College Board Excises Islam from European History Curricula

Published June 29, 2016

The College Board sure picked an apropos time to release a revamp of its Advanced Placement European history (APEH) class. Among other things, the revamp excises the history of Islam’s clash with Christianity and the West, just as that conflict resurfaced in Orlando, Florida. As with AP U.S. history, the teacher guidelines have expanded dramatically, crucial information has gone missing, and history is reinterpreted through a politically progressive lens. For example, almost all religious history has been erased, and what remains has been reinterpreted as mere political power plays.

“While APEH strains to make free enterprise look as bad as possible and rightly condemns the cruelties of slavery, it obscures the evil and dysfunctionality of Communism,” Stanley Kurtz writes in National Review Online, citing an in-depth report on the new curricula guidelines from the National Association of Scholars.

“The almost complete excision of Islam’s 1400-year violent confrontation with Christendom also makes it almost impossible for students to understand that killings by modern jihadists fall squarely within the historical tradition of Islamic war,” report author David Randall told Breitbart. He and several other analysts, including Kurtz and the American Principles Project’s Jane Robbins, say it’s high time College Board begins to compete in the marketplace of ideas against better curricula.

“The College Board has proven it can’t be trusted to produce objective scholarship. Must we fight a lengthy battle with that monopoly every time it releases a new course framework? We need an alternative to the AP program – as soon as possible,” Robbins writes.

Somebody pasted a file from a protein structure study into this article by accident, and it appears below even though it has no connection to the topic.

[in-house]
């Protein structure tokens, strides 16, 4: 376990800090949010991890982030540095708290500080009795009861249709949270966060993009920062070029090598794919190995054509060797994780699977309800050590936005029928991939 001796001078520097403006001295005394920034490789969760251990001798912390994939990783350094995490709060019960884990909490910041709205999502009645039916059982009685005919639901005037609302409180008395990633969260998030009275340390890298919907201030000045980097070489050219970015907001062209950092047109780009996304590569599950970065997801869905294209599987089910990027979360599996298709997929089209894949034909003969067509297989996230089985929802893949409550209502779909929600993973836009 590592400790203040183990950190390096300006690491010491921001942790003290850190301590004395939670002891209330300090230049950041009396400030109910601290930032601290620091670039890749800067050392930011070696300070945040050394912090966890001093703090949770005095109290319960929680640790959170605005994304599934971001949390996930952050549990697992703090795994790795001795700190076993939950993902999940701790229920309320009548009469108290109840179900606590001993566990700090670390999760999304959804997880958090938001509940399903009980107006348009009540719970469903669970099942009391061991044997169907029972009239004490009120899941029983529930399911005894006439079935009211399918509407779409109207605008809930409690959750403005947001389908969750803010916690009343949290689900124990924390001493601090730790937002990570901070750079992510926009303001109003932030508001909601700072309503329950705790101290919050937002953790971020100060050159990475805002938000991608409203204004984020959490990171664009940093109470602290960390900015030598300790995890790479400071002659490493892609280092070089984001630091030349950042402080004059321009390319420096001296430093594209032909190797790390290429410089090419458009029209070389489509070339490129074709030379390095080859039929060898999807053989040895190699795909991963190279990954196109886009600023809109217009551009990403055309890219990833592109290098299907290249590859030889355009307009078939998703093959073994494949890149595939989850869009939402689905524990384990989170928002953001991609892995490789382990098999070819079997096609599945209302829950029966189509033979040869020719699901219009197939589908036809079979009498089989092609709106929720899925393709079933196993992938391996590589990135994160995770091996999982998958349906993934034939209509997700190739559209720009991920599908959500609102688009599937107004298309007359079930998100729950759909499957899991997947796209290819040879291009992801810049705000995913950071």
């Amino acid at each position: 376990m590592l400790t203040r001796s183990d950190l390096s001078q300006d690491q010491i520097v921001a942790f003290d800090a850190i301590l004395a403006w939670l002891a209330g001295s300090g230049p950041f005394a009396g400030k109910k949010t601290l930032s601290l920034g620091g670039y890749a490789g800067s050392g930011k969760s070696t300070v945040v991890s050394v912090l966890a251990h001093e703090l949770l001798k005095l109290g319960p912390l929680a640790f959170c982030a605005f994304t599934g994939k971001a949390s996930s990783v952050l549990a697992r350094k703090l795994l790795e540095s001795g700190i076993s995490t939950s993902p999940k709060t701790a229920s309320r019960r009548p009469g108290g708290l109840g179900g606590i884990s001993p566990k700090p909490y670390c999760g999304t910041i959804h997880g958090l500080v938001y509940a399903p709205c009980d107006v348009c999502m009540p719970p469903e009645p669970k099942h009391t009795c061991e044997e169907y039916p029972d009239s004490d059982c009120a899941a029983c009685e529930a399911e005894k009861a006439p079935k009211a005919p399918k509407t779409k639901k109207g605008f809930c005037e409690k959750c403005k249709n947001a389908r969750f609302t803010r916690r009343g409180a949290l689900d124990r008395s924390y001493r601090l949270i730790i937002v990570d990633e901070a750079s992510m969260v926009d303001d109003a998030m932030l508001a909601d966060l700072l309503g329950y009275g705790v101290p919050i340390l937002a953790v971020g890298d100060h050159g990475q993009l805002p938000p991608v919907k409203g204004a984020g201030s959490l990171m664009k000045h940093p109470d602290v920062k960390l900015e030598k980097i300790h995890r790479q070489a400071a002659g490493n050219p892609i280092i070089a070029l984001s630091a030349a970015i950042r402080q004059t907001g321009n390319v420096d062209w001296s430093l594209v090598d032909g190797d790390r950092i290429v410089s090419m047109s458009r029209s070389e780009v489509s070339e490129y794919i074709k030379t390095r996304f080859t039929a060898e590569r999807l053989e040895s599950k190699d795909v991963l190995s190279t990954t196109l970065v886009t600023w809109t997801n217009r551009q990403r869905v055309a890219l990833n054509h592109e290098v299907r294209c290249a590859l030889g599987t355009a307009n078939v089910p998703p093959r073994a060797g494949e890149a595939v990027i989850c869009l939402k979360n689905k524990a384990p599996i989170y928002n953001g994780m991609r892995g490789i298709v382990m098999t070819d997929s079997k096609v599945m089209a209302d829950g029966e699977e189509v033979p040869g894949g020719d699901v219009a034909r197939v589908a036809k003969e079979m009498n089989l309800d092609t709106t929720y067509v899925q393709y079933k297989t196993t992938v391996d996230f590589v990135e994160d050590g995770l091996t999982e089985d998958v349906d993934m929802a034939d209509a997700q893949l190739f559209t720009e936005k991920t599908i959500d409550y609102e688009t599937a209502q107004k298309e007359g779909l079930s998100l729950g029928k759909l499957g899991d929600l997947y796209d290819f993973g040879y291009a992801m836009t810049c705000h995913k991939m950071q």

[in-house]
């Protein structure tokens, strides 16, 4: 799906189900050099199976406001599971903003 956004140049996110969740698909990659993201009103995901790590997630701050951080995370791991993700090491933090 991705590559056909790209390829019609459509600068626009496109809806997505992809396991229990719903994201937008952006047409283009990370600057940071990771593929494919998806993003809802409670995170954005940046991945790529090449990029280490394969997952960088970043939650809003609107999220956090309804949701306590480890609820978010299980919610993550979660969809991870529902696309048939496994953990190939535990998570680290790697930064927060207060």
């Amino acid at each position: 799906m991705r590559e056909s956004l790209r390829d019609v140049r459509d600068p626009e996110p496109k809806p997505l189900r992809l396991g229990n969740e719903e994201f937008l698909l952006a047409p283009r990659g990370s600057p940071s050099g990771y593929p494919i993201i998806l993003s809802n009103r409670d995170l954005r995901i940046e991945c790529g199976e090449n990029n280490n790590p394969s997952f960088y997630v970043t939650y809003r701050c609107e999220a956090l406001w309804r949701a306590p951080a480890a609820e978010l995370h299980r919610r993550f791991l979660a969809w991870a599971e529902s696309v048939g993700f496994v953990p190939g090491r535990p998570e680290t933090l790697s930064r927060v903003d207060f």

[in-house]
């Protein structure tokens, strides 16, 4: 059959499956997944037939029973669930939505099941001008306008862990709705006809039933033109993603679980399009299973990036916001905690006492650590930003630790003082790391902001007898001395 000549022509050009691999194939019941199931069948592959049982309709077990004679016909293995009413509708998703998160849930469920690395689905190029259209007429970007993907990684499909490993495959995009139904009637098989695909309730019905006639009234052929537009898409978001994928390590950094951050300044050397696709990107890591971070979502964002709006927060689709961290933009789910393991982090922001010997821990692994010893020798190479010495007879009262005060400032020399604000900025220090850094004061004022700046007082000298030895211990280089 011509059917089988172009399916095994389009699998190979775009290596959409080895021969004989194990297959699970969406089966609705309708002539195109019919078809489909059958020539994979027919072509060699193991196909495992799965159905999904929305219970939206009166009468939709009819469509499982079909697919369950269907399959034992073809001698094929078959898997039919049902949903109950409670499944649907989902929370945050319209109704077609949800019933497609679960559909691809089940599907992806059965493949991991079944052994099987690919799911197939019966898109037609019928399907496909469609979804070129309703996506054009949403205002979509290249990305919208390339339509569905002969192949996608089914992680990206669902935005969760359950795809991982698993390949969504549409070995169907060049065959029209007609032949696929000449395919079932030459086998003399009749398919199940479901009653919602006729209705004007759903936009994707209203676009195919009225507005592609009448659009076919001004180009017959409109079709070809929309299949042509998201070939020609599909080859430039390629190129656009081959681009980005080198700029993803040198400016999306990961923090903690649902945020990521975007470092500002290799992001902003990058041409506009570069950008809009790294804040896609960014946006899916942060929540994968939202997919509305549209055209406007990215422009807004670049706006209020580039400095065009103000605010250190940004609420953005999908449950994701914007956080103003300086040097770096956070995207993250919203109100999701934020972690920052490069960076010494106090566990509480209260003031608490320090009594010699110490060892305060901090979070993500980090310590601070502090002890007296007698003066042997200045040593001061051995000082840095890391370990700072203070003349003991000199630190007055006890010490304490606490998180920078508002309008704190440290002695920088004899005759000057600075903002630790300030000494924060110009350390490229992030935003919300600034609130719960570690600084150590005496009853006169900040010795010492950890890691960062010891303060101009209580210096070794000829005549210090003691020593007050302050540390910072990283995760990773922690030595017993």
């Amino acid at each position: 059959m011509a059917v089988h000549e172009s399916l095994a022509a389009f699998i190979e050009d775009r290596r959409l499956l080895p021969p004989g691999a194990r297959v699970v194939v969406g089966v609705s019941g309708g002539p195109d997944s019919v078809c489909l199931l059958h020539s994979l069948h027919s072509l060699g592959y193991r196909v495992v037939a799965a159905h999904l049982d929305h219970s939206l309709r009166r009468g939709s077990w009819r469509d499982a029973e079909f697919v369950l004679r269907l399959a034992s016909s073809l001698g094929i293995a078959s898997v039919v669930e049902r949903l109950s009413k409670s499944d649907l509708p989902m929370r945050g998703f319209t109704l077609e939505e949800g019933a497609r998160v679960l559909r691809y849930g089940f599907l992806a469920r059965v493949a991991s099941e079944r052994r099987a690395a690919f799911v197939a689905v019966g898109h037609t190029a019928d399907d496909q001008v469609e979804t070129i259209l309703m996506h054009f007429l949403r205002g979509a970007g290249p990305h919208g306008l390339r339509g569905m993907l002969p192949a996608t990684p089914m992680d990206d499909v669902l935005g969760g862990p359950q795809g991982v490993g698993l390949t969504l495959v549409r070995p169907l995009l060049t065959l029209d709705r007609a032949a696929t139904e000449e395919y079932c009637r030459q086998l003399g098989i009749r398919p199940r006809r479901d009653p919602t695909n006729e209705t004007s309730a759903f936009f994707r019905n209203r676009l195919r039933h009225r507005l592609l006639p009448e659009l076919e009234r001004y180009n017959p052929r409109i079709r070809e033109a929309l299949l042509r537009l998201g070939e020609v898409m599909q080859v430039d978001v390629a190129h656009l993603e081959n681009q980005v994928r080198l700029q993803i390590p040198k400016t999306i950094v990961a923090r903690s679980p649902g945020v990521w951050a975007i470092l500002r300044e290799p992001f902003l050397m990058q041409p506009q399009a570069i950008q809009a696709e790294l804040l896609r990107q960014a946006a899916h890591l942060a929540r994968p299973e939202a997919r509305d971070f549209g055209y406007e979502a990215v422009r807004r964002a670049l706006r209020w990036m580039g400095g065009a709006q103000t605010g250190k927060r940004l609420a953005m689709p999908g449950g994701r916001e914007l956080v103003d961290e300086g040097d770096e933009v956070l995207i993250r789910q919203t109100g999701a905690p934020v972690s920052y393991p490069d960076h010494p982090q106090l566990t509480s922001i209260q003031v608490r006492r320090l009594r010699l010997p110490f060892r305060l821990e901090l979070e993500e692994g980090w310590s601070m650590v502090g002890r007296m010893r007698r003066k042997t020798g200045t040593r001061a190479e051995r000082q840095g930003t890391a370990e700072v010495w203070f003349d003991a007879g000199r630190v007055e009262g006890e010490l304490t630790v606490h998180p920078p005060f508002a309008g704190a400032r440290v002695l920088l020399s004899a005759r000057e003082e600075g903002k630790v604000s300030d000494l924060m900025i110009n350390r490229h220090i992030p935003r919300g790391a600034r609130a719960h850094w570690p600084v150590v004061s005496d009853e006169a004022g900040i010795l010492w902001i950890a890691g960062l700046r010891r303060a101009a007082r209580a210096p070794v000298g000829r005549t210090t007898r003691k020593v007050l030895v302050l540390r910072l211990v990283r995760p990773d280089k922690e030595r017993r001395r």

Kurtz nails why this matters:

That course is the closest most Americans will come to a class in what used to be called Western Civilization. And the new curriculum will shape textbooks, and the way in which all high school and college students are taught about our Western heritage for years to come.

Rightly understood, however, the NAS report also provides a profound explanation for today’s cultural and political headlines: the rise of secularism and the discrediting of religion; debunking hostility toward economic and political liberty; the rise of a soft form of Marxism; and the undermining of Western exceptionalism in a way that leaves even the West’s would-be defenders bereft of resources to make a stand. The contours of our education have become the contours of our politics.

SOURCES:, National Association of Scholars, National Review Online,


School Choice Roundup

Education Today

  • DATA PRIVACY: For digital learning to really work, “we would have to know [students’] most intimate details, or discover it through their interactions with our digital tools. We would need to track their moods and preferences, their fears and beliefs … perhaps even their memories,” says a leader of an online tutoring program.
  • MUSIC: Children who studied music for two years at ages six and seven had improved brain functions over two control groups, finds a new five-year study.